BC raises minimum wage to $15.20 per hour

Labour studies director Kendra Strauss believes at least $20 is needed to meet basic needs

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PHOTO: Brian Lundquist / Unsplash

Written by: Jaymee Salisi, News Writer 

On June 1, 2021, BC raised its minimum wage from $14.60 per hour to $15.20, making the province’s base rate the second highest in the country.

In an effort to benefit nearly 400,000 British Columbians earning minimum wage, the provincial government has been annually increasing rates according to inflation by at least one dollar since 2018. 

According to the Government of BC, over 20% of the province’s workers earn below $15 per hour — 61% of that number being people in couples who must provide for their families.

In an interview with The Peak, director of the labour studies program Kendra Strauss said the minimum income needed for a worker to meet their basic living needs in Vancouver amounts to “above $20 an hour.” 

Because of this, she said $15.20 is a good start, but is still not enough to provide minimum wage workers a liveable payment. “The minimum wage [increase] is definitely an improvement, but it is not going to resolve the challenges for people who need to live off that wage.”

The advancement also applies to liquor servers, who were earning below minimum wage at $13.95 per hour in 2020. Liquor servers in BC received lower than minimum wage until the increase because of the tips supplementing their earnings, Strauss said.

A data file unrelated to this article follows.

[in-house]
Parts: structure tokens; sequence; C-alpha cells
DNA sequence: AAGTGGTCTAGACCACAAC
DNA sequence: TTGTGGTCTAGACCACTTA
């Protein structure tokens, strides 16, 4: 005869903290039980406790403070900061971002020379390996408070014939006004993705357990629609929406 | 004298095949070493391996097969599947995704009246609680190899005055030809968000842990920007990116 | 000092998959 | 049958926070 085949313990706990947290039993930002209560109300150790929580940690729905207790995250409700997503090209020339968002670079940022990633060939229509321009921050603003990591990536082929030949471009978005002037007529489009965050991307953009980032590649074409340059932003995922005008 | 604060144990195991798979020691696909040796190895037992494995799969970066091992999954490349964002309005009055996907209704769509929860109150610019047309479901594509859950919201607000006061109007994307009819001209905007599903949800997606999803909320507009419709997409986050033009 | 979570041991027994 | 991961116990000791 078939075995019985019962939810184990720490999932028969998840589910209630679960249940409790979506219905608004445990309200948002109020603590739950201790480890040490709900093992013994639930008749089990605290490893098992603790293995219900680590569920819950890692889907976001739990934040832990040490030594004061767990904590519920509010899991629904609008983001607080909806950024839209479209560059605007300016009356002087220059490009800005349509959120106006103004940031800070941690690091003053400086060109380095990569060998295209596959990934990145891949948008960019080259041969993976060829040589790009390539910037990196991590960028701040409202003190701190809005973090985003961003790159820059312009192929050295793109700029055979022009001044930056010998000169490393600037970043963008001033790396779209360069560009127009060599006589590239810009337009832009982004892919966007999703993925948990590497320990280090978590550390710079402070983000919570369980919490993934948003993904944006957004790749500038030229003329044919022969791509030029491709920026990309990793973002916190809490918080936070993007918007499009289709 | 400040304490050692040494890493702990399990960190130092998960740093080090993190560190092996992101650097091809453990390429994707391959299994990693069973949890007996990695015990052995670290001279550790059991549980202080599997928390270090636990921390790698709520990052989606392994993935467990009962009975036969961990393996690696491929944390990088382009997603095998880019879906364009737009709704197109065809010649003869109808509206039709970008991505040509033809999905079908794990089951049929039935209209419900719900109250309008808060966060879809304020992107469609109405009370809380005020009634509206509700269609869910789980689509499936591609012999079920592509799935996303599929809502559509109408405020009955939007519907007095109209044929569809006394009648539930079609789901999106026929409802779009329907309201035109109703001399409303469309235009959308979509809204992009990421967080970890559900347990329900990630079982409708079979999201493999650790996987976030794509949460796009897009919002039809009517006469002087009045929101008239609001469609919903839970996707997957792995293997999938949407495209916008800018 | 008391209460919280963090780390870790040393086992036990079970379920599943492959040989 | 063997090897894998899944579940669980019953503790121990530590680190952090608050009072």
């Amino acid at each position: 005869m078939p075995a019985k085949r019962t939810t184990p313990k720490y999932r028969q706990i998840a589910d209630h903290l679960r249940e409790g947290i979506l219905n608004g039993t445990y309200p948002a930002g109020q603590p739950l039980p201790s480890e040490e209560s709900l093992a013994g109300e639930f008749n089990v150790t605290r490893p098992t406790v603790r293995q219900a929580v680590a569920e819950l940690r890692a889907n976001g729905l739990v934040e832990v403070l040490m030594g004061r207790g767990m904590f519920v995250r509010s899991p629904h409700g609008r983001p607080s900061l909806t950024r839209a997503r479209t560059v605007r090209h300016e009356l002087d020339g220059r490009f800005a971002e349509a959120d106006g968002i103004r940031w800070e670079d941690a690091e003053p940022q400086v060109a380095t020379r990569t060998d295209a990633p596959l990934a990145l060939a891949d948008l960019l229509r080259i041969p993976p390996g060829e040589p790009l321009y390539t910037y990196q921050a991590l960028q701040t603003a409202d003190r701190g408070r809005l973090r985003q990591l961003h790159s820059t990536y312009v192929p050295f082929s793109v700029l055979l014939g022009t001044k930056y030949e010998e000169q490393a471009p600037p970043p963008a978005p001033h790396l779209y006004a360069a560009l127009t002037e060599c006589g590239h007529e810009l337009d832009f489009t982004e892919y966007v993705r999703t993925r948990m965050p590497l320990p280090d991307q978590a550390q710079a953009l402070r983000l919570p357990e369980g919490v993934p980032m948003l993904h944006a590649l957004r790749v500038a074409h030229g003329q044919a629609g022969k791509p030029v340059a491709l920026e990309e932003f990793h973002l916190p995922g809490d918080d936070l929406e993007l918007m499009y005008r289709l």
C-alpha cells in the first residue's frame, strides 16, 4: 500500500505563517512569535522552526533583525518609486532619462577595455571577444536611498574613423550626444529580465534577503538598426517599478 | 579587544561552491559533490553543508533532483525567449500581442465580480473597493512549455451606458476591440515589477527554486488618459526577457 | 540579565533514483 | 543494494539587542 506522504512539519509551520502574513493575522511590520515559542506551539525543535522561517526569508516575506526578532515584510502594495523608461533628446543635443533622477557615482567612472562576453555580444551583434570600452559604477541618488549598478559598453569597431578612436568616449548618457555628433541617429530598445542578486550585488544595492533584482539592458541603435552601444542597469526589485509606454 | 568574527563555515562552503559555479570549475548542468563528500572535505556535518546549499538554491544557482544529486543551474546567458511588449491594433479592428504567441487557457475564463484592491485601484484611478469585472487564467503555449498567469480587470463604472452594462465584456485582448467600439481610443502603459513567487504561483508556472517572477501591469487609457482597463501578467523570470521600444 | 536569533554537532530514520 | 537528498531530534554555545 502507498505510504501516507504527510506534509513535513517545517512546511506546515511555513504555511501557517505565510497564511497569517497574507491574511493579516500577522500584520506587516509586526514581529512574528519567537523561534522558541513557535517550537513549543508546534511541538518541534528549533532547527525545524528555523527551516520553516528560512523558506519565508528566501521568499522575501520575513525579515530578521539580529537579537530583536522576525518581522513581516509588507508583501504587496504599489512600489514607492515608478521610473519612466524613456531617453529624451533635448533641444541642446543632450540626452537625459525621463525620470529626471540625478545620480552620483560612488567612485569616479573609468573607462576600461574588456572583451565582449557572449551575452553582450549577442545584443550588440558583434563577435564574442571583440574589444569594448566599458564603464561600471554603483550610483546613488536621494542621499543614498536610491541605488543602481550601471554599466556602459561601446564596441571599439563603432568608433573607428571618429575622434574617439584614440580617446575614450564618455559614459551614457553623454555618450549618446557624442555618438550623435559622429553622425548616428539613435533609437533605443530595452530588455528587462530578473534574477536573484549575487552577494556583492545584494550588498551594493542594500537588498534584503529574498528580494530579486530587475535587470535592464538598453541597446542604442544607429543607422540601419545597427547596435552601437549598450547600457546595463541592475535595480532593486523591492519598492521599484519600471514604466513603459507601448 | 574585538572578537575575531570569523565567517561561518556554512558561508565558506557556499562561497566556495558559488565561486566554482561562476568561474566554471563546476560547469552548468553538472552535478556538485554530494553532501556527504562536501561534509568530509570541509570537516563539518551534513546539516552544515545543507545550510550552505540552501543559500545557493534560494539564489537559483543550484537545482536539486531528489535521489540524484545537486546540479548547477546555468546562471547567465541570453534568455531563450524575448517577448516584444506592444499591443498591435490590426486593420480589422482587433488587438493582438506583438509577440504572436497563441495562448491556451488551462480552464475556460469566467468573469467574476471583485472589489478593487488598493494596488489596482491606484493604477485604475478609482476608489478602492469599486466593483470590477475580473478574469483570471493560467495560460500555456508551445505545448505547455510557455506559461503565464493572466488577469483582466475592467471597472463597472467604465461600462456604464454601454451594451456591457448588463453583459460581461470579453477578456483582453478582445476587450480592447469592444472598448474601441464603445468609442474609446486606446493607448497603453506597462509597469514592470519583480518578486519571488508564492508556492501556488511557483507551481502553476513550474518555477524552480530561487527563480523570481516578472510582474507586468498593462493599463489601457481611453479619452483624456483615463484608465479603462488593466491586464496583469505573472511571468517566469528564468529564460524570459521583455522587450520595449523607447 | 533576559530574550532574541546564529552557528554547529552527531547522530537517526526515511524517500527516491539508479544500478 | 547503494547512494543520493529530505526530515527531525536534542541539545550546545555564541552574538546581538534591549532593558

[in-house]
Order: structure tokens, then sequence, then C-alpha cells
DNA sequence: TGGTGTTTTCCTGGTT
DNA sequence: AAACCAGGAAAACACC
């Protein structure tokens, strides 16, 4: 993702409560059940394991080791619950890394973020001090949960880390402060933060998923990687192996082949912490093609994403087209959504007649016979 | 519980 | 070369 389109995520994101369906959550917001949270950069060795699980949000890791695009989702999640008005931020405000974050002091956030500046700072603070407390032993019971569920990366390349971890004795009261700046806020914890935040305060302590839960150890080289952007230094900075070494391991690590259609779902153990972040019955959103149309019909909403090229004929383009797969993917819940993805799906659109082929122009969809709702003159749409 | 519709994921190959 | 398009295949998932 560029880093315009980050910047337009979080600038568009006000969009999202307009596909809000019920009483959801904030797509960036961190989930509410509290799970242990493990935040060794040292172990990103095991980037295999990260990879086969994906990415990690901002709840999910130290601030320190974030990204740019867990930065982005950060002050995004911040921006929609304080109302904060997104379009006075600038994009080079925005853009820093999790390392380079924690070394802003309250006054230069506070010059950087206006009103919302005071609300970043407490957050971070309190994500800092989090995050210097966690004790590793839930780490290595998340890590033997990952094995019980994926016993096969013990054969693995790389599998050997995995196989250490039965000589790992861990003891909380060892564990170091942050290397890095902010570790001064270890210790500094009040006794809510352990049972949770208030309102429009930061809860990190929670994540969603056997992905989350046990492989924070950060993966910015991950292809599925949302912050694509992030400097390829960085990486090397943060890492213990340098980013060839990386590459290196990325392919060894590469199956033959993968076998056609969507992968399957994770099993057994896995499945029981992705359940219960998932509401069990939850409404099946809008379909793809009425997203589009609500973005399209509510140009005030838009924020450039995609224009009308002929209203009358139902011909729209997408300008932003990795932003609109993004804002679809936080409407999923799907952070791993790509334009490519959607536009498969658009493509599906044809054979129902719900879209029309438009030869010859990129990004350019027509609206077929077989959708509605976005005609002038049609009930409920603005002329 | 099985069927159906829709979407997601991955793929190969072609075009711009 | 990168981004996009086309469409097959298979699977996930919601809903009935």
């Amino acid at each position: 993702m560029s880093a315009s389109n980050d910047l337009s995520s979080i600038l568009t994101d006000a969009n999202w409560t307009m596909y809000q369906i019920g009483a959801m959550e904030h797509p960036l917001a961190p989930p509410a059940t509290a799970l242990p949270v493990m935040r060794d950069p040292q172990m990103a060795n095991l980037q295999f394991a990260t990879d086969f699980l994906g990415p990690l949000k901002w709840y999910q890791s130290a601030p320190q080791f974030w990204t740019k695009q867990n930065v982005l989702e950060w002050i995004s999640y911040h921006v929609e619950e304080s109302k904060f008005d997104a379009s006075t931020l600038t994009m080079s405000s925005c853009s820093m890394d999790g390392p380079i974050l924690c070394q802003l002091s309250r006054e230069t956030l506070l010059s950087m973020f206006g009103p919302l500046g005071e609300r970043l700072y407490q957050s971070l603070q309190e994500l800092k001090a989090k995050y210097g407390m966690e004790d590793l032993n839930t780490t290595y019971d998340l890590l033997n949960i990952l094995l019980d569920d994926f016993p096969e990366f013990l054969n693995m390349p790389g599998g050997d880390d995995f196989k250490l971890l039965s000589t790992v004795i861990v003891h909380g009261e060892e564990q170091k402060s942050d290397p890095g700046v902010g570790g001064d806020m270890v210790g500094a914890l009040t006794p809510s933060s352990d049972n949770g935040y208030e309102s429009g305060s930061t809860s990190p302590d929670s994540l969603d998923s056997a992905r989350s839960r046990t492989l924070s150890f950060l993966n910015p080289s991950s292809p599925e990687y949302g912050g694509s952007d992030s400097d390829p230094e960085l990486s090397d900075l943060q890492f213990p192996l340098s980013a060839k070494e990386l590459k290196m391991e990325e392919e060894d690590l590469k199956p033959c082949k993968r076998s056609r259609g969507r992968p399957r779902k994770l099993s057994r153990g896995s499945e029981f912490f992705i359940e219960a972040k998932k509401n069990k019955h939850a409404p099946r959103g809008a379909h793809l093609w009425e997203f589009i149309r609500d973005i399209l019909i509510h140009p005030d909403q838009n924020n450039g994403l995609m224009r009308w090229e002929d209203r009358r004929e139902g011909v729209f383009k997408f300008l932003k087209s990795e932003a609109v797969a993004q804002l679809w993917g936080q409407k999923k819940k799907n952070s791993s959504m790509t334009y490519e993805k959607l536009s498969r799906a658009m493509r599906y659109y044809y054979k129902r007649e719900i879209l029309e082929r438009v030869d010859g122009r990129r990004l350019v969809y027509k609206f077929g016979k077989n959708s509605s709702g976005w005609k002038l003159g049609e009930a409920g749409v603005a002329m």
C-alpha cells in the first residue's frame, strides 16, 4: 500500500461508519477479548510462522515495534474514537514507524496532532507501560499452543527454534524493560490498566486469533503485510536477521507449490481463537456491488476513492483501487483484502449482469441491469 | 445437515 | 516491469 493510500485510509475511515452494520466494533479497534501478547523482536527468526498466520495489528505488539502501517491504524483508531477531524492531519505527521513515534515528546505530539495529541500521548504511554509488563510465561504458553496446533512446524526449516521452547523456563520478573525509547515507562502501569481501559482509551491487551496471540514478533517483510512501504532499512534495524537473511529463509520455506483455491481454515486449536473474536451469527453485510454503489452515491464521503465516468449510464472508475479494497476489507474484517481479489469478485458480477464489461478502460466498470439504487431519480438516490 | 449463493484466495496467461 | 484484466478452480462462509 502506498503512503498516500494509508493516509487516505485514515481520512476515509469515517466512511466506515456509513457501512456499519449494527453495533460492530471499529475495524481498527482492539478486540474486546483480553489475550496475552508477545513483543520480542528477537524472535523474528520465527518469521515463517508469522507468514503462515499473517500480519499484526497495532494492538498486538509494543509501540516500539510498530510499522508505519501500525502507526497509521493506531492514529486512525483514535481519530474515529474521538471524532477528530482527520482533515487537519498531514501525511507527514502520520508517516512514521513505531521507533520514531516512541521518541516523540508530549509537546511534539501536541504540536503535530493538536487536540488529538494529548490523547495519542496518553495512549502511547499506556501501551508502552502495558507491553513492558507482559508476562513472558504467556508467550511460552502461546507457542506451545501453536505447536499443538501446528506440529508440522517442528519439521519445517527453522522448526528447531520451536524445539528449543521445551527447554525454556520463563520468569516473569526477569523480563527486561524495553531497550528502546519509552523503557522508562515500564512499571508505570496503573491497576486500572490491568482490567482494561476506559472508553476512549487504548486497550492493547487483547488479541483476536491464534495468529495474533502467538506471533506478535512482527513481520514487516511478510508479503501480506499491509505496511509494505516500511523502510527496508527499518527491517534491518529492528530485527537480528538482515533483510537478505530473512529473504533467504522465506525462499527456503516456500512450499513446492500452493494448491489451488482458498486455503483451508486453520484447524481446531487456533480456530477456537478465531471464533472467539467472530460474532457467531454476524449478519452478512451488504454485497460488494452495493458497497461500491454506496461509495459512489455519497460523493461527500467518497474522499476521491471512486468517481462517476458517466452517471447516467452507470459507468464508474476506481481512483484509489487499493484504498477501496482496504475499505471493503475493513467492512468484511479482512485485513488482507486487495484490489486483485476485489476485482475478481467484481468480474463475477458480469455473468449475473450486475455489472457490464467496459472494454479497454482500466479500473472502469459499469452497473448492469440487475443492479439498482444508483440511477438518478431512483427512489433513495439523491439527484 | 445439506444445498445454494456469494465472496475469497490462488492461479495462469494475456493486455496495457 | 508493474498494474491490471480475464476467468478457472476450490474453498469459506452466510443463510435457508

She said situations like the pandemic — in which a predictable number of customers cannot be relied on — has highlighted issues associated with lower wage rates. 

“It’s actually immigrant and racialized workers who are often most concentrated in low wage jobs. And they are people who may be trying to support a family on one or two minimum wage jobs within the household.”

She said large companies like McDonalds, Tim Hortons, or Burger King, who pay most of their workers minimum wage “can definitely afford to pay more because they profit from this low wage model.

“When we don’t pay people a living wage, we pay for the costs of poverty in other ways through other kinds of social programs,” such as income assistance.

Strauss said the government’s decision to increase minimum wage rates began as a result of the BC Fair Wages Commission, established in 2017 and previously chaired by SFU professor Marjorie Griffin Cohen

She said the Commission looked at minimum wage in other provinces and found BC “had fallen behind relative to both the cost of living and other provinces.”

To rectify this, the Commission advised the government to match minimum wage with liveable wages and establish timelines which would eventually increase minimum wage to at least $15 per hour.

More information about BC’s minimum wage increase can be found here.